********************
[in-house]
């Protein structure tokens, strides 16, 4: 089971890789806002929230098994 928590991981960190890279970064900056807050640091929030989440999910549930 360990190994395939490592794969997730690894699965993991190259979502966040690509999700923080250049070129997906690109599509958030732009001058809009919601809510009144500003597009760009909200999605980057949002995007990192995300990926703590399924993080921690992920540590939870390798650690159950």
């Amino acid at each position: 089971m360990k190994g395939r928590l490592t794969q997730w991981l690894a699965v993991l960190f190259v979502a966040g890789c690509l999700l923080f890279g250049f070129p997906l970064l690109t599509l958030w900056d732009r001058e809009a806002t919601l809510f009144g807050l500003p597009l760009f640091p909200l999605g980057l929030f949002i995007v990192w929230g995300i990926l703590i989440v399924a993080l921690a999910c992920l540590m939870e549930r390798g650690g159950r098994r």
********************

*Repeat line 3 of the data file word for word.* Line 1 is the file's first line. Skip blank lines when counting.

């Amino acid at each position: 089971m360990k190994g395939r928590l490592t794969q997730w991981l690894a699965v993991l960190f190259v979502a966040g890789c690509l999700l923080f890279g250049f070129p997906l970064l690109t599509l958030w900056d732009r001058e809009a806002t919601l809510f009144g807050l500003p597009l760009f640091p909200l999605g980057l929030f949002i995007v990192w929230g995300i990926l703590i989440v399924a993080l921690a999910c992920l540590m939870e549930r390798g650690g159950r098994r």